Taiwanese-born designer Jason Wu stopped in town last night for a sold-out talk at the ICA and a reception at Louis. The charming Wu, who got his sartorial start designing dolls as a teenager, is known for creating both of first lady Michelle Obama’s inauguration ball gowns (!) and dressing scads of starlets, from Diane Kruger to Iman. “It feels good to be me right now,” he told ICA chief curator Helen Molesworth, with a smile.
Ahead, the takeaway from a very stylish night.
On his introduction to the fashion world
“I had to learn English when I was nine [when Wu moved to Canada with his family]. My mother hired this English teacher for me and my brother… she was really one of those people who changed my life. She threw away the books, metaphorically speaking. She gave me Vogue magazines to read because that’s what I wanted to read. So I started getting so infatuated with all the models —I knew who Christy Turlington, Stephanie Seymour, and Naomi Campbell were before I knew who the presidents of the United States were. I knew who Christian LaCroix was before the geography of where I was or where Vancouver was. I obsessed over it… that’s how I built my vocabulary and came out of my shell.”
“Drawing is my language. That’s how I speak and get my ideas across. Drawing is really important to me. I’m always drawing. I have these Moleskine notebooks that I carry around and just draw down whatever idea I see. It’s a little collection of memories.”
On the “Jason Wu Woman”
“The idea of the Jason Wu woman in my head has always been this super sophisticated, super glamorous glamazon. I’ve always gravitated towards that and I was never very minimal in any way. I love makeup and a beautiful hairstyle — she’s always wearing high heels for some reason. She’s super feminine and I’ve always been attracted to that… she’s a little bitchy.”
On designing RuPaul dolls
“I moved to Canada in 1993 and that’s when Viva Glam from MAC came out and she was in all the campagins. As a little boy, I just gravitated to the tallest, glitteriest thing I could see — and that was RuPaul.”
On Michelle Obama wearing his designs
“She’s not a model or a fashion person. She has kids and a really important job. And she manages to look great and balance all that and I think people find it really inspirational, just her fearlessness in wearing the kind of things that a first lady has never really worn before. When was the last time a first lady wore Junya Watanabe and Alaia? It’s so cool.”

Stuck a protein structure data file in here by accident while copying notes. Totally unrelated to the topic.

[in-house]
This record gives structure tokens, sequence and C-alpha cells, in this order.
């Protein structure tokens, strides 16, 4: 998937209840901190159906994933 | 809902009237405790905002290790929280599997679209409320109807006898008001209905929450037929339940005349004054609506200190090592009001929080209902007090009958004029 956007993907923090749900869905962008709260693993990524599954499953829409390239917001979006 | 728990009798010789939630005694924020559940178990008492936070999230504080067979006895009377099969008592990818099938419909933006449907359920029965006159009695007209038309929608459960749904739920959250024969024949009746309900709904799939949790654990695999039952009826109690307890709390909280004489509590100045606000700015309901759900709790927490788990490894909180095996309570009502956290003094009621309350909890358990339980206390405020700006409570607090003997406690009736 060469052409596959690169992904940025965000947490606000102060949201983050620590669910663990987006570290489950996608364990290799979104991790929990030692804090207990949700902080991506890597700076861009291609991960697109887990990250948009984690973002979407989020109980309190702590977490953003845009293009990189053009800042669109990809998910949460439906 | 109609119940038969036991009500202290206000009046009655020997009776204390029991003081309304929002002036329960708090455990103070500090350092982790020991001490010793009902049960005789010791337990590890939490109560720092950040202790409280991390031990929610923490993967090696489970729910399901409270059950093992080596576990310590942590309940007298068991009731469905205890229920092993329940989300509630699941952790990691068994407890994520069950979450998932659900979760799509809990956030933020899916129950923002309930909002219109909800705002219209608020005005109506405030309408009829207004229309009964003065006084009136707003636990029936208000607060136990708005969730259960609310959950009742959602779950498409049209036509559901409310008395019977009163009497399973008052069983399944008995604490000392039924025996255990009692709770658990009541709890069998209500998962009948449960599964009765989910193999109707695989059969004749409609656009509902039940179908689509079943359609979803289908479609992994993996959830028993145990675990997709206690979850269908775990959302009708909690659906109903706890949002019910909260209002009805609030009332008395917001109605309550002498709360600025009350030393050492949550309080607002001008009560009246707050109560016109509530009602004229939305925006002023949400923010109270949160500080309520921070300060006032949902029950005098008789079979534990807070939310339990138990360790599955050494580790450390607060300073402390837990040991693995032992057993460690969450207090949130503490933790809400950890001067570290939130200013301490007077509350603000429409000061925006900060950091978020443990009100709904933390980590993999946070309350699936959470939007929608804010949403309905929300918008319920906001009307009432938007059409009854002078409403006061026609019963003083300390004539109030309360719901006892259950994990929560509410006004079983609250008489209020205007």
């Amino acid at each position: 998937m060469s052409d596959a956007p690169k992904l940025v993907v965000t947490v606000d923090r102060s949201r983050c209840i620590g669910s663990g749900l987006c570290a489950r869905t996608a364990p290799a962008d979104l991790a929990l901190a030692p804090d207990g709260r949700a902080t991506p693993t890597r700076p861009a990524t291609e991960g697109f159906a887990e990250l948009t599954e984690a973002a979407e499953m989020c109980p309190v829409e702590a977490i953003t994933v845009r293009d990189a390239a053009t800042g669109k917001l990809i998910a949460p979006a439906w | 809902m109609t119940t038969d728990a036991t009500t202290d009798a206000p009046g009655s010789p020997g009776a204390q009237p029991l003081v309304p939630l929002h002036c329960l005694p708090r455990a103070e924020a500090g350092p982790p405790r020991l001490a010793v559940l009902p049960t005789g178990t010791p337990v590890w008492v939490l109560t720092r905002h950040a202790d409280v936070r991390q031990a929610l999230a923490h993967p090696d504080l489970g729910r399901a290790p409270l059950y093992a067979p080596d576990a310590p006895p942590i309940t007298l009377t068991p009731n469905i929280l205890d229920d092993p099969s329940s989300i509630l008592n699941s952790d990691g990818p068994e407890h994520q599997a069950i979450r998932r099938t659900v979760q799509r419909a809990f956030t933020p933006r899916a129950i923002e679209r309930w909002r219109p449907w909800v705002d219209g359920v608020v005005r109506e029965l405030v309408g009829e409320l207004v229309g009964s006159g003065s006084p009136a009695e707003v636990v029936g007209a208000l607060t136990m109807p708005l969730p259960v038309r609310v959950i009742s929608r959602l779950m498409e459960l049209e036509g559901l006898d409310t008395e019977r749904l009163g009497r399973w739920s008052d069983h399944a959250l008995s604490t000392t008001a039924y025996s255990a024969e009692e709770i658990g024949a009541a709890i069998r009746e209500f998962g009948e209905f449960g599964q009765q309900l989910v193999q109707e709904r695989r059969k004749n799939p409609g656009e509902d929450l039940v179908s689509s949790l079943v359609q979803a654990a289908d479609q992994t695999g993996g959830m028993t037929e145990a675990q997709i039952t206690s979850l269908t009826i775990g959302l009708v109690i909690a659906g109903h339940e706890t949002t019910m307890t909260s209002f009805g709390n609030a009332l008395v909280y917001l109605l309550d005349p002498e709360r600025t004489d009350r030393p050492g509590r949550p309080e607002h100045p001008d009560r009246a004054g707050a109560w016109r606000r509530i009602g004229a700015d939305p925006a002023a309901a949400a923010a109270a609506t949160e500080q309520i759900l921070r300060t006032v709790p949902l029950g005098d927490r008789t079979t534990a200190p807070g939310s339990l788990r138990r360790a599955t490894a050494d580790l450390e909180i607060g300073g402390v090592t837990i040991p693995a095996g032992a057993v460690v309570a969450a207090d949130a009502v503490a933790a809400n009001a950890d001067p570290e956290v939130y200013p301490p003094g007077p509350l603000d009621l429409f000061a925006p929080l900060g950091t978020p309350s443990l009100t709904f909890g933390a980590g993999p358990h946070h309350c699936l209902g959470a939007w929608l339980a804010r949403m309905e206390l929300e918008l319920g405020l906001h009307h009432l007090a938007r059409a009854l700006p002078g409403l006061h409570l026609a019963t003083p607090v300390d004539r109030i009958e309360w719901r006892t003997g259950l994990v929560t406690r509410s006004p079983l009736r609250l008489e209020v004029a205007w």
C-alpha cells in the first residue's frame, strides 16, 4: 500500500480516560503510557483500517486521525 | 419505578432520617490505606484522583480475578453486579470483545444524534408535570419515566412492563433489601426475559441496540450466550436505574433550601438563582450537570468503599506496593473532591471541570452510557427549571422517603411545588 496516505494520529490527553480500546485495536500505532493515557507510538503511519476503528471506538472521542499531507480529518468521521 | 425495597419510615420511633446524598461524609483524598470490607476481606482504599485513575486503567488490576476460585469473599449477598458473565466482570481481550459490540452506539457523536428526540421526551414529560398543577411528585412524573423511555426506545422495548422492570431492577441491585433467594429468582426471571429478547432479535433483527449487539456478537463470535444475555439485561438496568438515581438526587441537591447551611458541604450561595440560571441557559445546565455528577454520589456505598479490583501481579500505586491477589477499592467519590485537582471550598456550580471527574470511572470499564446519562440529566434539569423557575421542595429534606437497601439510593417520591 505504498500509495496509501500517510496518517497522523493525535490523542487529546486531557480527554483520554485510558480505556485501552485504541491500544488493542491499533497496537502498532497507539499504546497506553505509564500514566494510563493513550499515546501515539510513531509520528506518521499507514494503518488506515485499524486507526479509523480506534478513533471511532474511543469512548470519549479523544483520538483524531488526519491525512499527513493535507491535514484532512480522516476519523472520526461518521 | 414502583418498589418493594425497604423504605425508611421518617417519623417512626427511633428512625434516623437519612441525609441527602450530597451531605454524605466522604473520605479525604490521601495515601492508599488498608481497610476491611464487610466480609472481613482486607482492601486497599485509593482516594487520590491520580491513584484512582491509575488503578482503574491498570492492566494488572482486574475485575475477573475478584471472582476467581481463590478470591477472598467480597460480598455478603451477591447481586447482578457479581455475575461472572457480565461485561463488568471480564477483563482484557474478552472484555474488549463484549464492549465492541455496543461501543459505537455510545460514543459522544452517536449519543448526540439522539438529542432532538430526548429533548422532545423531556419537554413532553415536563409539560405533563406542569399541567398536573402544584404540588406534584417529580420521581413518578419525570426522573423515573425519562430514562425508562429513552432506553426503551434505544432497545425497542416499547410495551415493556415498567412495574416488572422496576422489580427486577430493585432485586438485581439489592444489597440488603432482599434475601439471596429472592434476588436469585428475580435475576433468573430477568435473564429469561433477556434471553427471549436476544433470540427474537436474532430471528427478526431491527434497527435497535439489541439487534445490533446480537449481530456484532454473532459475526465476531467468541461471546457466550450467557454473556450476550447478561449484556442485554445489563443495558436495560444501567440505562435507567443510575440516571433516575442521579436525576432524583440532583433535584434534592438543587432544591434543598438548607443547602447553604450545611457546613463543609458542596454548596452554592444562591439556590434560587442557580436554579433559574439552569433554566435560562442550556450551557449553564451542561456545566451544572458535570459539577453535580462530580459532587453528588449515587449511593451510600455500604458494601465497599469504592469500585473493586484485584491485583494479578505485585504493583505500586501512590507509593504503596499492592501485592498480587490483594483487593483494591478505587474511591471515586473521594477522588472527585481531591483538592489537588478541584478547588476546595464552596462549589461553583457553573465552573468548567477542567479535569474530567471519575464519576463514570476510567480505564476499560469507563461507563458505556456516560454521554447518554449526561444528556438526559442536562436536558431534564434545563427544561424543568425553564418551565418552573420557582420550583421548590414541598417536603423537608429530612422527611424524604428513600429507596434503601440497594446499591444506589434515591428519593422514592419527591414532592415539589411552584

On designers who inspire him
“Charles James, Yves St Laurent, Christian Dior, Alaia. They are what I call designer’s designers. I pored over their works when I was a budding fashion student and I still do. I remember that I was in Chicago and there was this Charles James exhibit that I just missed and they were nice enough to let me go see all the dresses that they were in the process of taking down. And I remember looking at this big Charles James ballgrown and you had no idea how it was put together. It was gravity-defying and stood up by itself — it was an architectural masterpiece. That’s thrilling. All I want to do is figure out how to make it. That’s interesting to me. It’s pretty, pretty, whatever. I want to see how its made — I want to see what the inside is like.”
On fashion’s role in the world-at-large
“As designers we have to react to everything that’s going on in the world because that’s what makes our world relevant. That’s the real talent. It isn’t just the ability to interpret something and do something that’s wearable, it’s also do to it at a time that makes sense. Right now, I feel like a bigger shoulder, little waist, and bigger hip makes sense — we’re ready for a little glamour. The ’90s were strict and so minimal and right now we are ready to celebrate a little bit again.”
On his other interests
“I love to eat and I love to cook. I would love to have a restaurant some day but I don’t think that will happen for a while. That’s my fall-back career.”
On the intersection of fashion and fantasy
“Both sides of the equation are interesting to me. I love a beautiful picture — I love a dress that you can’t really wear anywhere and I love a dress that is impractical. But I also love to see a woman wearing my clothes.
That’s the fantasy part of fashion. You need that. If you don’t have fantasy then fashion is boring. It can’t be all so practical. You have to have something to dream about. That’s why I got into this business to begin with — certainly not for the business aspect. I got into it because I was dreaming about it. I love beautiful things. I love feathers and beads and a little bit of lace. You can do a fully bead-and-feather dress that you can’t sit in and I’m all for that. But at the same time, I do want to introduce a little piece of that fantasy into something you could wear. For me, that’s part of my job as a fashion designer. Clothes are meant to be worn.”
And a few more photos from the night’s festivities…
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